There, luck found her. “One day, I was walking down a corridor and found these beautiful illustrations and just snuck into the room,” she recalled. They were drawn by celebrity designers like Barbara Karinska and Raoul Pene Du Bois. Even though she had no idea who Kim was, Karinska asked her to do some color samples, and soon after was hired as her assistant.
Kim later moved to New York, married a cousin of Pene Du Bois and bgean working with legends like the artist Salvador Dali. This is why she calls her costume design career as her fate, “that started as a by-product of her dream to be a painter.”
Without hesitating, Kim replied, “Sure.” So she made her debut as a costume designer in “Red Eye of Love” in 1961. “We could make more money scrubbing floors, and I had to make costumes by cutting up curtains. But it was fun,” she recalled.
After the show, Kim’s phone started to ring constantly, as producers and choreographers wanted to work with her. As her career grew, and she moved into ballet and dance as well, after a 1966 debut on Broadway proper.
What are the secrets behind her success?
She’s a perfectionist who sticks to her guns while being prepared to experiment. Before starting to sketch costume ideas, she tries to gain a deep understanding the characters and plot. She takes time to talk with the director and writer and does her research thoroughly, reading books and going to museums.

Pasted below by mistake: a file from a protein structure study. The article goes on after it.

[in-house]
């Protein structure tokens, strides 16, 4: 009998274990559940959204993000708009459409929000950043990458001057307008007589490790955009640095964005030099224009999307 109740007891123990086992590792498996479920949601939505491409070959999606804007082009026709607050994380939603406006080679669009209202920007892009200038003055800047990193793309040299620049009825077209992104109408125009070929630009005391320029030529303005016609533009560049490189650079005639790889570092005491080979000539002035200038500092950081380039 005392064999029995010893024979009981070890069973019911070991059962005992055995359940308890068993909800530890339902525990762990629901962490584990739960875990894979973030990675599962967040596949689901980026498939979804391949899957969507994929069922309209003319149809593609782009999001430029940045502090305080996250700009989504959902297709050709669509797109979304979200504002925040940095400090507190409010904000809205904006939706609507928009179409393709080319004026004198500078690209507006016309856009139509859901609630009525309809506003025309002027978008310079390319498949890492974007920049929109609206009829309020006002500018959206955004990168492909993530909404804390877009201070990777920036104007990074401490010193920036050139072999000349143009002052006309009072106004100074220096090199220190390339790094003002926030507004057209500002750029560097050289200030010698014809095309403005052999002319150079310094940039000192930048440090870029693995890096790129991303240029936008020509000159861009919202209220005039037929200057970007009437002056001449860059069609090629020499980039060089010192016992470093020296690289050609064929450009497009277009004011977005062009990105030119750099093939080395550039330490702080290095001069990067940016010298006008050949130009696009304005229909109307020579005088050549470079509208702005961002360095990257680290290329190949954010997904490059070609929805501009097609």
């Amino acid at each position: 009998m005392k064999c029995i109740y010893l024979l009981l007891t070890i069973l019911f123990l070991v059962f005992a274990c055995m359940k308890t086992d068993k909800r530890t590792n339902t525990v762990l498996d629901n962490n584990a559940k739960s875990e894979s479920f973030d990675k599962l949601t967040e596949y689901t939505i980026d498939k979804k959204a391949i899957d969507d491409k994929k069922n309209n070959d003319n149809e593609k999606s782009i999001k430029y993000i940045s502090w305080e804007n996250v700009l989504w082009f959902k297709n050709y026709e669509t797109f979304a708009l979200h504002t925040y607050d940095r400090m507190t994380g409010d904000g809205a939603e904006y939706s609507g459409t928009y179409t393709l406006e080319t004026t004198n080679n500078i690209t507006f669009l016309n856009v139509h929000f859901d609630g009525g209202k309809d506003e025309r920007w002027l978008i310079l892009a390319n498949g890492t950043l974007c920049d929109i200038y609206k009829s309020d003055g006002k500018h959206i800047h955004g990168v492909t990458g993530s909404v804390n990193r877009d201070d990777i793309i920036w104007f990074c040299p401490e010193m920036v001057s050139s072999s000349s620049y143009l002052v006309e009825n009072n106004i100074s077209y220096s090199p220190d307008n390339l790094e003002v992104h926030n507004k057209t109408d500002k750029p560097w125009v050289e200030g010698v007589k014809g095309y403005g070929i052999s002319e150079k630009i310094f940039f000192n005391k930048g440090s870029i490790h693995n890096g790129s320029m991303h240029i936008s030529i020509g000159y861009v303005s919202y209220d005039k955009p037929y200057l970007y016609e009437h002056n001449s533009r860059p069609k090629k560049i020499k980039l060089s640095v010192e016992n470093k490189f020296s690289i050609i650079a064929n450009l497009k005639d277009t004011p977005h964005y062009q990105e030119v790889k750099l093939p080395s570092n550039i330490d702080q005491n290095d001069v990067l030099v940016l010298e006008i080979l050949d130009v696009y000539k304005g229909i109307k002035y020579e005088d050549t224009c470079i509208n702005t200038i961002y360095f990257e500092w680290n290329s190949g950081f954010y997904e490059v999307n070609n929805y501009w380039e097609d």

This is why she invented the idea of using stretch fabric, such as lacquer spandex, instead of thick nylon that she thought “obscured the movements.” Kim is also credited with using paint on her costumes. “I wanted to use my dream and passion for being a painter in my designs,” she recalled.
But there was a problem. Paint stiffened her fabric. So Kim roamed around town and found a factory in Brooklyn that had the perfect dyes she needed. The factory owner refused to sell the dyes, but Kim did not give up. Instead, she found out that the factory owner’s daughter was studying dance and cajoled him to make a deal by offering a scholarship to his daughter. “Well, I had to have that paint,” Kim exclaimed, smiling.
Her new approach made pathways for costume designs. Capezio, a dancewear company, asked her what kind of fabric she used, and later popularized the fabric in their products. Painting on costume, she said, is now a common practice.
Her perfectionist style sometimes resulted in her assistants being forced to run to Chinatown to get authentic turtle shells for costumes once. She even got into fight with producers. When the producers of the 1991 musical “Sophisticated Ladies” criticized her costumes and changed them, Kim stood up and said, “I have a first-class ticket to Italy. I’m leaving.”
And she did.
The show flopped, though, and she got a call from the new artistic director Michael Smuin who insisted on bringing Kim back. She would later win a Tony for that show.
“Being formulaic is boring,” Kim said. “Everybody wants to do things the old way because it’s faster and it costs less. But it’s tedious. Using your imagination to come up with new ideas is how an artist fights convention,” she said.
This is why she wants to be remembered as an inspiration to others, yet she has a lot more things to do before her role in history is cemented. “As long as I can still remember things, paint and draw, it seems silly to decide I’m not going to do it,” she said. “I should do more.”
And with that, she flew back to her Manhattan studio-home.
By Chun Su-jin Staff Reporter [email@example.com]